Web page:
At this time in 2011, Congress had passed 23 laws on the way toward the lowest total since those numbers began being tracked in 1948. This year, 15 have been passed so far.It's not that the nation has been humming along not needing the help, either. The supposedly too-asinine-to-implement sequester keeps humming along because now that Congress no longer has to wait slightly longer at the airport, it no longer is affecting anyone that important people give a damn about. Student loans, government furloughs (650,000 civilians in the Defense Department are next on the furlough block, which would be Big Freaking News in any environment not entirely under the control of morons) and yes, even the farm bill—all have gotten impressively botched via congressional inability to agree on just how much each hostage is worth, and they've ended up shooting every hostage when the demands proved too hard to work out. The implications of not being able to decide just how much we want to screw poor people (after we've fully ignored the unemployment rate and just before we've told the new batch of a half million people that we just don't feel like paying them for a while because that would require deciding stuff) continue to have economic effects both obvious and not:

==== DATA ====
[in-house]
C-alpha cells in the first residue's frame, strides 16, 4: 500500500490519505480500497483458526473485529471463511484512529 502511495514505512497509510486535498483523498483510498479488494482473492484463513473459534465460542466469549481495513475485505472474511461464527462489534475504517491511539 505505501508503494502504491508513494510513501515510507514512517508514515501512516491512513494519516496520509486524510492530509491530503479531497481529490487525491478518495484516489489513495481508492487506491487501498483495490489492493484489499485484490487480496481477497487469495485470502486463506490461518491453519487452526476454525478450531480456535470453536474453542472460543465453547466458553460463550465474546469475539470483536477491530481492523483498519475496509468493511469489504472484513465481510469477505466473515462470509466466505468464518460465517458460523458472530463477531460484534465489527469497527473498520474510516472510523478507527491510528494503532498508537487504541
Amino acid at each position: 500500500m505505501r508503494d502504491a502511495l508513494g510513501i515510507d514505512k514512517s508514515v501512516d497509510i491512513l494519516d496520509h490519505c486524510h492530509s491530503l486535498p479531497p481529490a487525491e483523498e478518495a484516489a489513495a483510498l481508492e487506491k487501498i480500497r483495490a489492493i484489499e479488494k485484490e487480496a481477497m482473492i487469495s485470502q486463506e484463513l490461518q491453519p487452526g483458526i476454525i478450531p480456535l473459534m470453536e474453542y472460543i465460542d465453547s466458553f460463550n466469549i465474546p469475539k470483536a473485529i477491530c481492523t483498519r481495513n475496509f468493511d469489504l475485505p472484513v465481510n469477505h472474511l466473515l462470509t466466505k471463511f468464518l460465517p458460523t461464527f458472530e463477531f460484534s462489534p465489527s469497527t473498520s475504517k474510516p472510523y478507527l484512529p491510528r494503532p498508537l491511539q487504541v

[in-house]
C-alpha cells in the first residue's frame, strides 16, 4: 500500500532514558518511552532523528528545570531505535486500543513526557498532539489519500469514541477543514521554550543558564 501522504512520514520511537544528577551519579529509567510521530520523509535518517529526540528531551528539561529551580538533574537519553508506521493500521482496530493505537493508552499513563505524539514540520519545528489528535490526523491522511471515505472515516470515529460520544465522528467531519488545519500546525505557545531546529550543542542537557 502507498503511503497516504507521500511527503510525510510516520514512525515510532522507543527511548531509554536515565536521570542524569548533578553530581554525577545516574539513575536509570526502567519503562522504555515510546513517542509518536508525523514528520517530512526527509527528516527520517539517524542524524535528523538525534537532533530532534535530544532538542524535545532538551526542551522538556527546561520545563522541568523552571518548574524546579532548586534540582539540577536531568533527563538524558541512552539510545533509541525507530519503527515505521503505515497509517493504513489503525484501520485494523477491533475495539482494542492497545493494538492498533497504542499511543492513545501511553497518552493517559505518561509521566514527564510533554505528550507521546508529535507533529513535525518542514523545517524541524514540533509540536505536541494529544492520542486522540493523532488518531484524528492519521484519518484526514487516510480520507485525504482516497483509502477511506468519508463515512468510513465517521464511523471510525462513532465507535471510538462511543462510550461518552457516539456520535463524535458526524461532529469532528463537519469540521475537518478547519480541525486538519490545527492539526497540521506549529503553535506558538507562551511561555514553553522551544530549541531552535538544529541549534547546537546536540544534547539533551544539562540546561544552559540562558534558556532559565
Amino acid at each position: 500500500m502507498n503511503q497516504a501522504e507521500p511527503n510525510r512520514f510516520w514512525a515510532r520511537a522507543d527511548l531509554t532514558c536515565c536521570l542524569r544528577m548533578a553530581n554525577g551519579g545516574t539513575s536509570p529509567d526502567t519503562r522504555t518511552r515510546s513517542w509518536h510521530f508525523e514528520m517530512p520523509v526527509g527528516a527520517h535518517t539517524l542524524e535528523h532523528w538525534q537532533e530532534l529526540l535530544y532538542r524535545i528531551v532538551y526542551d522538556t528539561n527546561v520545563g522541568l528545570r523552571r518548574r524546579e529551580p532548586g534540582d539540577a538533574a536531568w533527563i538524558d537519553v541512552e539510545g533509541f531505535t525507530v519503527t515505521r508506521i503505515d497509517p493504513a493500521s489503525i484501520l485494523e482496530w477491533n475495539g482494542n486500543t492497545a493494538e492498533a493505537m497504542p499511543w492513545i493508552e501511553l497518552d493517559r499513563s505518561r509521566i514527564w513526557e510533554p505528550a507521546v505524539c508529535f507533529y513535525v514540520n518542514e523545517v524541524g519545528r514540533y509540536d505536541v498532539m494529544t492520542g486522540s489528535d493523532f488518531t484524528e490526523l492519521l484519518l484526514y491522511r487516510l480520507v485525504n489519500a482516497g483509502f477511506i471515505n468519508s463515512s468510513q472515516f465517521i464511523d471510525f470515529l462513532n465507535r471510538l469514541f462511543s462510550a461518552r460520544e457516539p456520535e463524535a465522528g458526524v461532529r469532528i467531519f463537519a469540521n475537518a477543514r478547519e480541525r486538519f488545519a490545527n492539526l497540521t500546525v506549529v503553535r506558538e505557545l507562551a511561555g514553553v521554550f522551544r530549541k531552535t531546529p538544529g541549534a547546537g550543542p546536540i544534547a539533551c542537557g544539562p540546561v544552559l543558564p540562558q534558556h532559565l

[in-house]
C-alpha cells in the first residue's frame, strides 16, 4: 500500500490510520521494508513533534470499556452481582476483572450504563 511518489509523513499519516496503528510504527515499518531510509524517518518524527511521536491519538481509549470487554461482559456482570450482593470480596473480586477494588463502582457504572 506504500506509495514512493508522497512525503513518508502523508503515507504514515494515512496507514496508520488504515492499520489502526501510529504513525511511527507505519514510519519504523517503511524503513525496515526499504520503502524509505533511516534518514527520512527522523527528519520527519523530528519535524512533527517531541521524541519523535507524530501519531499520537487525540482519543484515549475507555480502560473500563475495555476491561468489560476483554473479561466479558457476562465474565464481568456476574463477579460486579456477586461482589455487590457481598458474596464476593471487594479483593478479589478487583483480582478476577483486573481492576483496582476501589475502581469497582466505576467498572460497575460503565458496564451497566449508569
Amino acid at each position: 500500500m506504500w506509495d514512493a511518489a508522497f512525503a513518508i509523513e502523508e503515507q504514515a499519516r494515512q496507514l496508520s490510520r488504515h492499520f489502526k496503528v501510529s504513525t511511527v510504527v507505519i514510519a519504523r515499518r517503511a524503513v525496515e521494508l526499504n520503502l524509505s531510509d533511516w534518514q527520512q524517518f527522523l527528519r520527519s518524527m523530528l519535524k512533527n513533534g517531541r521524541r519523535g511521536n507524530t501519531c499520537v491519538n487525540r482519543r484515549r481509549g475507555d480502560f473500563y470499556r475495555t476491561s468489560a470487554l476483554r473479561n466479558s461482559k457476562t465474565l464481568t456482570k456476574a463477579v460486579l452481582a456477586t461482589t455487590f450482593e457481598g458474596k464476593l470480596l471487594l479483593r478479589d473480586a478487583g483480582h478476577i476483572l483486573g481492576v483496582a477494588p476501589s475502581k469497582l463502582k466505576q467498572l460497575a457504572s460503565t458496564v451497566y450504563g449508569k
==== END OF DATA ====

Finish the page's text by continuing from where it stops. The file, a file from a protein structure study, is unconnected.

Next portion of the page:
[D]airy production is diminishing in the face of price and policy volatility. And in August, Brazil will get the green light to impose retaliatory tariffs on an array of American goods and services because Congress has not made the United States cotton program compliant with international trade law.Meanwhile a bored Eric Cantor now thinks we should screw all this budget-decidering and talk about abortion a bit, and John Boehner now considers his most pressing duty to be publicly downplaying the extent to which his caucus has become a legislative clown car.
So here's the question, the one that never quite seems to be pondered by the nice, respectable pundits and reporters who still can't help but notice how little Congress is able to do and how regular the little legislative oopsies and crash-landings and other fiascos are becoming. What's different? We've had partisan splits between the House and Senate before, they haven't resulted in a salting of the economic earth. We've had plenty of peeved legislators who have been very, very sad that the president is of the other party, and yet they've managed to pull themselves together long enough to do the basic functions of their job. "Divided government" is not sufficient explanation for a lack of legislative competence so complete that not accomplishing regular, critical tasks (debt ceilings, budgets, agricultural bills, government appointments, making sure we still have weather satellites in the near future or that the nice pretty bridges do not fall down) is now seen as more status quo than actually accomplishing those things.
Feel free to take a few guesses, Beltway types. You're supposed to be the experts here. I'm sure you'll come up with some reason for staggering economy-punishing congressional incompetence more compelling than the current "Barack Obama has not invited Republicans over to dinner often enough." I promise you, there's something going on here a bit more substantive than who's boozing it up with who.